Fellow Citizens, on 27th July 1990, a group of heavily armed insurrectionists stormed its way into the seat of government and attempted to take for themselves the reins of power. The confusion of many citizens, who initially assumed the events unfolding live on television were part of a performance, soon turned into disbelief, which gave way to horror as the nation’s capital burned and the grim reality of a six-day siege set in. In the harrowing aftermath, twenty-four citizens were dead, countless people were physically, psychologically and emotionally scarred and hundreds of millions of dollars in property had gone up in smoke.

As a member of parliament, I will later today lay a wreath in remembrance of those who perished during the attempted coup d’état, as well as those forgotten victims who lost their businesses, sense of normalcy, dignity and peace of mind. Thirty-one years have elapsed, but the painful memories of the dreadful events remain seared in the minds of those who were front row witnesses and casualties of one of the most brazen and senseless assaults in the history of our nation’s democracy.

It is important to note however, that while the shocking images of those six days will not be easily forgotten by those alive at the time, there will soon be an entire generation of people with little or no awareness or connection to the events of 1990. Many young people today have never fully understood nor appreciated the impact of those events on the landscape and trajectory of the nation.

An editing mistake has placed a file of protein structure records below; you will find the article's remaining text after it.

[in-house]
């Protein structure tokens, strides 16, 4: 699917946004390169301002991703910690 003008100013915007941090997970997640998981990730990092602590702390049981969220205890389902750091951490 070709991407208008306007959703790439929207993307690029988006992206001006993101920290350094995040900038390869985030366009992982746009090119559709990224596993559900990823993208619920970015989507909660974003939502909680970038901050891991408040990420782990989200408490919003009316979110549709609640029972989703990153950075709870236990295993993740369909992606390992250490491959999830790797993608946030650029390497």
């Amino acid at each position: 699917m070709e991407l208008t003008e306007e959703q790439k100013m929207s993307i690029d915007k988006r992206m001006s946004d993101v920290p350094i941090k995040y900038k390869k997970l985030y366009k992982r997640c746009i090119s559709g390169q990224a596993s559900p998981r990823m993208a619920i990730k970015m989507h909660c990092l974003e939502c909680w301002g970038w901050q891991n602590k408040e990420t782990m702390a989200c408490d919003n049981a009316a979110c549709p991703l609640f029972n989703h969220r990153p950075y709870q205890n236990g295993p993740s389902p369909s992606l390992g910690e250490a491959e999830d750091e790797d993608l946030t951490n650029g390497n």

Spanish-American philosopher George Santayana once said, “Those who cannot remember the past are condemned to repeat it”. If we are to learn from our history we must preserve and transmit it in a form that is meaningful, memorable, unambiguous and potent. In 2018, I called for a ‘proper and fitting annual national observance’ to commemorate the attempted coup and today I renew that appeal. While wreath laying pays tribute to the dead, this dark chapter of our history merits a permanent memorial that would capture the horror and chaos of those six days with appropriate images, testimonials and historical information. Such a museum-quality display would reliably impart to present and future generations, the events, causes and consequences of the attempted coup d’état.

This commemoration would also help to avoid the romanticization of those events and paint them for what they were—an unjustified and heinous grab for power which robbed the innocent of their lives, rights, peace, and livelihoods.
We must pay heed to the lessons of the past and honour the memories and experiences of those who died and suffered great loss. Among those who perished in the violence: Mr. Leo des Vignes, Member of Parliament for Diego Martin Central; SRP Solomon McLeod; ASP Roger George; Estate Constable Malcolm Basanta; George Francis; Arthur Guiseppi; Helen Lavia; Lorraine Caballero and Mervyn Teague.

The distressing and brutal scenes of July 27, 1990 undermined the very foundations of our country’s democracy and sense of sovereignty. Lest we forget, difficult conversations must take place and necessary steps be taken to ensure that we never again suffer such an egregious and audacious violation of our national security and freedoms.